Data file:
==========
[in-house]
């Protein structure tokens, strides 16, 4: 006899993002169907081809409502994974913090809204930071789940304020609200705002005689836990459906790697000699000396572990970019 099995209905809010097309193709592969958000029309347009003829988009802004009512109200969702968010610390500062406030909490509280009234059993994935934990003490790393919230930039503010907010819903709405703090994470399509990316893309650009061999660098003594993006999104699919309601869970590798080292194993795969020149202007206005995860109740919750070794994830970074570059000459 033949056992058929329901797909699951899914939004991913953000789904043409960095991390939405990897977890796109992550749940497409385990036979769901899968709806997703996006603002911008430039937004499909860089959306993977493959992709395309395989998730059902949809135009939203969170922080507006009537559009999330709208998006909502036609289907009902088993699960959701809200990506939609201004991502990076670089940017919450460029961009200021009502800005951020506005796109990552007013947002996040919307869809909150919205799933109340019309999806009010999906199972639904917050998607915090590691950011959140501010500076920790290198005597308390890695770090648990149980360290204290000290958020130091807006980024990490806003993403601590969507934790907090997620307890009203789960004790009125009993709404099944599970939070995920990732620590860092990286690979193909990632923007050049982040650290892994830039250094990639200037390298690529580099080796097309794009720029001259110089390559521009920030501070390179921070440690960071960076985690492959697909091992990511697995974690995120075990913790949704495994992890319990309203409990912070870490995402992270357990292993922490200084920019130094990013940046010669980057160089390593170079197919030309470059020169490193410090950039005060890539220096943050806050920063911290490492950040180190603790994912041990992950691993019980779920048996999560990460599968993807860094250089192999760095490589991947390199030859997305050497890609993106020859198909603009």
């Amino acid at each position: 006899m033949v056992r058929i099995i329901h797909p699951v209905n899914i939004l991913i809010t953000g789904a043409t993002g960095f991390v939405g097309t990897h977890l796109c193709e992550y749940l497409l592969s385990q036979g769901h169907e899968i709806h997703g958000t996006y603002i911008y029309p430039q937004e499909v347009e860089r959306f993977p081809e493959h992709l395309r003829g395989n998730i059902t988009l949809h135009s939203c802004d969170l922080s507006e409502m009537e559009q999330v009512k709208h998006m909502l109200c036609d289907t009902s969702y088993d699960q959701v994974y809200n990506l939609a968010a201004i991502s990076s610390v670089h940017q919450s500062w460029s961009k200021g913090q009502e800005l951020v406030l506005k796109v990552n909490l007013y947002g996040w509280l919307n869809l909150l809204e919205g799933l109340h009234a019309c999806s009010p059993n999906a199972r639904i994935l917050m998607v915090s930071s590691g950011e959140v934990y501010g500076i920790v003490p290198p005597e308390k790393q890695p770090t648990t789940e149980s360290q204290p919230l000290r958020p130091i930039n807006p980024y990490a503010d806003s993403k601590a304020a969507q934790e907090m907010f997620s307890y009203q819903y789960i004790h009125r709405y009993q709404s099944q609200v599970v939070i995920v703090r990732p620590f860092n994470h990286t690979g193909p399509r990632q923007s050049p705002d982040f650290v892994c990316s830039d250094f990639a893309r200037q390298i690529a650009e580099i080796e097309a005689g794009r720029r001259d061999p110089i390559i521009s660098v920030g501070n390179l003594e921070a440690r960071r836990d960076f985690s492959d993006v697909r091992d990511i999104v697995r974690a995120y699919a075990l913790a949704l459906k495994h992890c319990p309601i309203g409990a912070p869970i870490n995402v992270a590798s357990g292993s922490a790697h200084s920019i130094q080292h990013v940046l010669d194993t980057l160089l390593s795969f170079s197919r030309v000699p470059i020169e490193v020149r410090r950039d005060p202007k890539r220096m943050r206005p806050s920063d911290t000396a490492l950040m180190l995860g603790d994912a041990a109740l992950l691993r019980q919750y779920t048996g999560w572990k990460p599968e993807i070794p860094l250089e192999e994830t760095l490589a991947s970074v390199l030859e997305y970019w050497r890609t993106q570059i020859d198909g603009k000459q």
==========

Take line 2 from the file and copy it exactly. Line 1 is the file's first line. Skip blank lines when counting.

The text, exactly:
């Protein structure tokens, strides 16, 4: 006899993002169907081809409502994974913090809204930071789940304020609200705002005689836990459906790697000699000396572990970019 099995209905809010097309193709592969958000029309347009003829988009802004009512109200969702968010610390500062406030909490509280009234059993994935934990003490790393919230930039503010907010819903709405703090994470399509990316893309650009061999660098003594993006999104699919309601869970590798080292194993795969020149202007206005995860109740919750070794994830970074570059000459 033949056992058929329901797909699951899914939004991913953000789904043409960095991390939405990897977890796109992550749940497409385990036979769901899968709806997703996006603002911008430039937004499909860089959306993977493959992709395309395989998730059902949809135009939203969170922080507006009537559009999330709208998006909502036609289907009902088993699960959701809200990506939609201004991502990076670089940017919450460029961009200021009502800005951020506005796109990552007013947002996040919307869809909150919205799933109340019309999806009010999906199972639904917050998607915090590691950011959140501010500076920790290198005597308390890695770090648990149980360290204290000290958020130091807006980024990490806003993403601590969507934790907090997620307890009203789960004790009125009993709404099944599970939070995920990732620590860092990286690979193909990632923007050049982040650290892994830039250094990639200037390298690529580099080796097309794009720029001259110089390559521009920030501070390179921070440690960071960076985690492959697909091992990511697995974690995120075990913790949704495994992890319990309203409990912070870490995402992270357990292993922490200084920019130094990013940046010669980057160089390593170079197919030309470059020169490193410090950039005060890539220096943050806050920063911290490492950040180190603790994912041990992950691993019980779920048996999560990460599968993807860094250089192999760095490589991947390199030859997305050497890609993106020859198909603009």